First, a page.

So after yesterday's Fed meeting, we had some big moves in treasuries. Why? Because the Fed wasn't dovish enough, which is what we were anticipating. So we saw the short-end go up and the long-end went down. So what does that do? It's going to compress things. The big thing is the ten year treasury minus two year and we are now at .17, a big move to the downside. But on the ten minus three month, we're now down to -.17.
So why is this important for anyone who's new? Because when you look at an inverted yield curve, ten minus two, here's in previous recessions, (recessions are in red) each time we've gone below, we are entering a recession. And clearly the bond market has been telling us something very different from the overall markets. When we invert, it's usually six to twelve months. So I don't foresee a recession short-term, but we are going to continue to watch this.
WHAT KEEPS ME UP AT NIGHT
Lots of things keep me up at night right now, obviously, the markets. But one thing is transports. We got another negative manufacturing number, another contraction. We peaked in September, another lower number, fifty-one, below fifty is contraction, we have not seen that in a while. So if we're not manufacturing more goods, it's going to affect transportation. That's what I want to do here. We're still down 10 percent from our highs in transports, that's an issue that we'll continue to watch.
Next up, let's talk about some of the big overseas markets, like China.
It's all about tariffs. Well, that's been pushed back, if it ever happens. They peaked last year, they're down twenty percent. They're in a bear market right now. That's an issue.
Let's look at South Korea, they're down twenty percent and in a bear market, that's an issue.
Look at Germany, one of the big outputs in the European market, and they're down about ten percent from their high. There is the global slowing. We are not synchronized and last week, Draghi came out and talked about doing whatever they to do. So if they cut, we're really on the other side of that in the US dollar that hit a two year high yesterday.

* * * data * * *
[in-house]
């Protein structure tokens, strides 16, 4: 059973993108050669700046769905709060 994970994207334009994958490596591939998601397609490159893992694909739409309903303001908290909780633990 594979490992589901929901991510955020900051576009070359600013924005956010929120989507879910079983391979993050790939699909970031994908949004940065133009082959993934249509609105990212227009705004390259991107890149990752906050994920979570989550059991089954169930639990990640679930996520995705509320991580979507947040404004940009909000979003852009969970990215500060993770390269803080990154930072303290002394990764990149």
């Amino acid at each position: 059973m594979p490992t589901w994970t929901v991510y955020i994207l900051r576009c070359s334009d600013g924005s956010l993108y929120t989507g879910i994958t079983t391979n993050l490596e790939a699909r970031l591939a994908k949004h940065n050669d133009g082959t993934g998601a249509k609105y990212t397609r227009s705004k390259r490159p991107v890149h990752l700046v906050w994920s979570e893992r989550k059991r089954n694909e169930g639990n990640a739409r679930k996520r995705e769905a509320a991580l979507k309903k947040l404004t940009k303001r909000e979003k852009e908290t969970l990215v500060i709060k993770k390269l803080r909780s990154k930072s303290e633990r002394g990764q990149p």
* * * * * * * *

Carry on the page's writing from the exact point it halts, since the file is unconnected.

Let's look at some of the fundamentals...
So here's personal income, which has gone up. That's a good thing, right? But when you look at where we are in the cycle, when earnings are going down, we've gone from twenty-four, twelve, two percent growth, quarter over quarter last quarter and were three and a half percent, which is actually surprisingly better than we had anticipated. But you've got rising income and lower profits. That's an issue.
GDP looking at a 1.3 forecast for the quarter we're in right now. Definitely concern for the second quarter.
We came out with a better than expected number in the first quarter. How could that be?
Look at this number here. Five percent growth quarter over quarter on government spending. But wait. This administration is about small government. That is the largest increase since 2009 and that really helped drive GDP last quarter.
Good article. I mean, at some point, how long can investors go on pretending that sub- zero interest rates are normal? I say this all the time. Think of it this way. You're mowing someone's lawn. You go say to them, hey, I'm going to mow your lawn and pay you ten dollars. What do you think? Pretty stupid, right? That's what's happening. You're given these governments your money. I mean, Germany right now, it's -.4 and you're not making any money on that. That is crazy.